Although Jones’ pass blocking grades weren’t among the top tackles in the country last season, he still had the top marks in that department of any Buckeye offensive lineman in 2021. At left tackle, Nicholas Petit-Frere’s PFF grade (60.0) ranked all the way down at No. 197 in the country.

Third-year lineman Paris Johnson Jr., the Buckeyes’ starting right guard last season, will now take over Petit-Frere’s post, even though Jones is the longer-tenured starting tackle at the college level. Ohio State offensive coordinator Kevin Wilson said “it's not like everybody's gotta play left,” and that the decision to keep Jones on the right side was made in part because Jones may be more comfortable in the role he started in for the duration of last season.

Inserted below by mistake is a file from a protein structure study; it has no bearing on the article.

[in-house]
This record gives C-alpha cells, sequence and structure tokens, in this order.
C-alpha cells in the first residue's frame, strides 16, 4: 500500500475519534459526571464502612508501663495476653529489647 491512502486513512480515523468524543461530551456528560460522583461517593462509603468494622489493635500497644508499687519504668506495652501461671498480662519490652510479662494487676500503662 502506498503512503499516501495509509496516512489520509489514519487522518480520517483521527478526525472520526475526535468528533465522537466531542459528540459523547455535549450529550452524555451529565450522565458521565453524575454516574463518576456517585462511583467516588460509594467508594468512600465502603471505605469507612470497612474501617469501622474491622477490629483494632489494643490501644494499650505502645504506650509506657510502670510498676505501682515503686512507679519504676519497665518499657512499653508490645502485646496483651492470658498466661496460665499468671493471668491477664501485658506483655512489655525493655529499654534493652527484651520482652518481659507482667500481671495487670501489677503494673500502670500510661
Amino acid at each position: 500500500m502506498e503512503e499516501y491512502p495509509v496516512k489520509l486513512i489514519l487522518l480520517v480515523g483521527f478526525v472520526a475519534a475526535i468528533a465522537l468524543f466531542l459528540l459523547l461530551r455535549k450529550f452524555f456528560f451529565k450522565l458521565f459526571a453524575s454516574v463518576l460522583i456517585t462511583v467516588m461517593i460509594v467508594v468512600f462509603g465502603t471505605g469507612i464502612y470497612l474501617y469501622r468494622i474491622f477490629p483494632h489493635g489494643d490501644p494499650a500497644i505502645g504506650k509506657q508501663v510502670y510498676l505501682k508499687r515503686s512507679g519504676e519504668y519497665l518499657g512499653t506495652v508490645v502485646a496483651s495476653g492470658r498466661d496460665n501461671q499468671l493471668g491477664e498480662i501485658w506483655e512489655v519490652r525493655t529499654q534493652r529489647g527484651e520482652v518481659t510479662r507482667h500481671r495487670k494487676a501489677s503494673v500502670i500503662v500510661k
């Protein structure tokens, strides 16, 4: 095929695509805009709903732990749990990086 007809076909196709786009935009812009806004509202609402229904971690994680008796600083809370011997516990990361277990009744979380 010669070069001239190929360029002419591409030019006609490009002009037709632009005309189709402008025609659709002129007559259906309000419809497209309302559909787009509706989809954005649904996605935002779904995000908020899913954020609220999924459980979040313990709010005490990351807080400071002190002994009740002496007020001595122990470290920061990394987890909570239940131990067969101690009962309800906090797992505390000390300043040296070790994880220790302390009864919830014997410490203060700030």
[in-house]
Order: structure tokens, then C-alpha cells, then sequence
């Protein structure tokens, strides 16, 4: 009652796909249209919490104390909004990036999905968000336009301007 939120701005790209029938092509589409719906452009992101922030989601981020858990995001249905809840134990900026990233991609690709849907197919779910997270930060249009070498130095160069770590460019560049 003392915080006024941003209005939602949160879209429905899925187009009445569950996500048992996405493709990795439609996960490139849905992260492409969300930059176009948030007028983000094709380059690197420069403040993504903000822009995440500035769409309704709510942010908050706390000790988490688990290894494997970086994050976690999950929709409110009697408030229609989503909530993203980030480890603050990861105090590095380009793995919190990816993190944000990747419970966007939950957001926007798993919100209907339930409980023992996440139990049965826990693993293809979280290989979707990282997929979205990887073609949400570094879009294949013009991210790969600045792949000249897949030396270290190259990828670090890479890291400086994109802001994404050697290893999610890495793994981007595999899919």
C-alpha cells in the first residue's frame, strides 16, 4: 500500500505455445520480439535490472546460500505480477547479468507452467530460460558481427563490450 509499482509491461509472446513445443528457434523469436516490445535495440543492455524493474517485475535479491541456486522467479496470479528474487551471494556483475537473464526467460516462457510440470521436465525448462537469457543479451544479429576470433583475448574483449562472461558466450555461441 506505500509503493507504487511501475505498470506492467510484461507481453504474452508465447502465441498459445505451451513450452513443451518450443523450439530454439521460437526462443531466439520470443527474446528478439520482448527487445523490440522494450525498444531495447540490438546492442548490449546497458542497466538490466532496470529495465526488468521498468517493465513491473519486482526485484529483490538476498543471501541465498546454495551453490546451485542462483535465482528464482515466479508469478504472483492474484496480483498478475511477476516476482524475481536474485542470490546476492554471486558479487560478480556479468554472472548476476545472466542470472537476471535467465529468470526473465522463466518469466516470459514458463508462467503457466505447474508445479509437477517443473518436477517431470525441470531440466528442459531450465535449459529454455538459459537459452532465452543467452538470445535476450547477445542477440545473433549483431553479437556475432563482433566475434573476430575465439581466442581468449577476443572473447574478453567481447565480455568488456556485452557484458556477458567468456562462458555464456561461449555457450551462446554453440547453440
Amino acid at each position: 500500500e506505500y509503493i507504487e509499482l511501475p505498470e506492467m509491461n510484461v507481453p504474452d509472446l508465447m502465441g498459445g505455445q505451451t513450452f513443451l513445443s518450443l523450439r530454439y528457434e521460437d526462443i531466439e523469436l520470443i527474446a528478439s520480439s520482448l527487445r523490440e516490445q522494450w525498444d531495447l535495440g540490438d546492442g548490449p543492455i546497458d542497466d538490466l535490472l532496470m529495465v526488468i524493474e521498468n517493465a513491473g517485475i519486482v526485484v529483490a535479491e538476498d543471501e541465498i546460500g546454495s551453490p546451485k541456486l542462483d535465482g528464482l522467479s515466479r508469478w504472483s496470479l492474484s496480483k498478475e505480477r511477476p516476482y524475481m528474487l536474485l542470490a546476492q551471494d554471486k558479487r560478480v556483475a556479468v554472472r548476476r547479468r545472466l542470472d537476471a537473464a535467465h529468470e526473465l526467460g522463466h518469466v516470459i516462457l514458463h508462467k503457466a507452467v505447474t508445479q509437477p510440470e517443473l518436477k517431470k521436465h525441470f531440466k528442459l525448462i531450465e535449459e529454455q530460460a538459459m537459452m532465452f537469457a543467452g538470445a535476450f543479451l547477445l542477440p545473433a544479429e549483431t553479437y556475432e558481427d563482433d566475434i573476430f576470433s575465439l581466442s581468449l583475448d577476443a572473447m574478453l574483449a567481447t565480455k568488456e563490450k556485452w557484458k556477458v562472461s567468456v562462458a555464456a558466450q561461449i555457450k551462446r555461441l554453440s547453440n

Wilson said both of the Buckeyes’ starting tackles must shore up their pass blocking this offseason, especially given the caliber of pass-rushers Ohio State anticipates it will face through the course of the season.

“As big as (Jones) is and as talented as he is, and same with Paris with the talent, their ability to handle one-on-one matchups, grown men on grown men one-on-one and be dominant, is a huge challenge,” Wilson said. “And the great players can do that. And the great quarterbacks have the ability to communicate, see, anticipate. And as a coach, the more we can make their jobs easier, the better you’re gonna be. … So Dawand and Paris both have to be guys that are great one-on-one against some of the premier matchups. And the best thing is we get those matchups in practice. So we get exposed to that on a daily basis.”

Jones’ return was crucial for an Ohio State offensive line that lacks the depth it has had in the past, and now his ability to fine-tune his craft this offseason will play a major role in the continued success of the Buckeye offense in 2022.

That, in turn, should get the 360-pound behemoth considerably closer to his NFL draft goals come this time next year.